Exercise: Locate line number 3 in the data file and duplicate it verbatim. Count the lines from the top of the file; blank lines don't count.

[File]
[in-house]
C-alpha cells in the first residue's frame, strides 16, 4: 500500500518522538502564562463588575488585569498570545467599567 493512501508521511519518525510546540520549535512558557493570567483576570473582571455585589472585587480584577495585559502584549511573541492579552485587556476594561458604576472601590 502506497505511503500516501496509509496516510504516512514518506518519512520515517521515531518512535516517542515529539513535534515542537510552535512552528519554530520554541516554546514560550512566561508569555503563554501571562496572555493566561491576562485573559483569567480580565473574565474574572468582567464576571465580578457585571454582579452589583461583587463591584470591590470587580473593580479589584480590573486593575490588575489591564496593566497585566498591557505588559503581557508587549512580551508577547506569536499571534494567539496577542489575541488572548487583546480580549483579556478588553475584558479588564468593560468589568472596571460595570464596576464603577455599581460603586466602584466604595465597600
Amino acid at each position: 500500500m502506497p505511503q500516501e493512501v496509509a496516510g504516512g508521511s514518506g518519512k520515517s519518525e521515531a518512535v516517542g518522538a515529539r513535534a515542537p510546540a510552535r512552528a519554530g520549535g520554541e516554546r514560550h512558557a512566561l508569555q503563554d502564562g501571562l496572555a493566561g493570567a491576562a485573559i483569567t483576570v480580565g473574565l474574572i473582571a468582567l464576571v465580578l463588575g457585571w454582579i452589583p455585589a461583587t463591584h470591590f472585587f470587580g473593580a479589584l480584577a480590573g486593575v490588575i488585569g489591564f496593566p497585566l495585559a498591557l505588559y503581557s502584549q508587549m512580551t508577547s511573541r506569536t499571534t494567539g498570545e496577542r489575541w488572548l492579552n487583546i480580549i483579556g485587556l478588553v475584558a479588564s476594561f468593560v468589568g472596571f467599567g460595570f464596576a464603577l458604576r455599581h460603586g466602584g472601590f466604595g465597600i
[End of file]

Amino acid at each position: 500500500m502506497p505511503q500516501e493512501v496509509a496516510g504516512g508521511s514518506g518519512k520515517s519518525e521515531a518512535v516517542g518522538a515529539r513535534a515542537p510546540a510552535r512552528a519554530g520549535g520554541e516554546r514560550h512558557a512566561l508569555q503563554d502564562g501571562l496572555a493566561g493570567a491576562a485573559i483569567t483576570v480580565g473574565l474574572i473582571a468582567l464576571v465580578l463588575g457585571w454582579i452589583p455585589a461583587t463591584h470591590f472585587f470587580g473593580a479589584l480584577a480590573g486593575v490588575i488585569g489591564f496593566p497585566l495585559a498591557l505588559y503581557s502584549q508587549m512580551t508577547s511573541r506569536t499571534t494567539g498570545e496577542r489575541w488572548l492579552n487583546i480580549i483579556g485587556l478588553v475584558a479588564s476594561f468593560v468589568g472596571f467599567g460595570f464596576a464603577l458604576r455599581h460603586g466602584g472601590f466604595g465597600i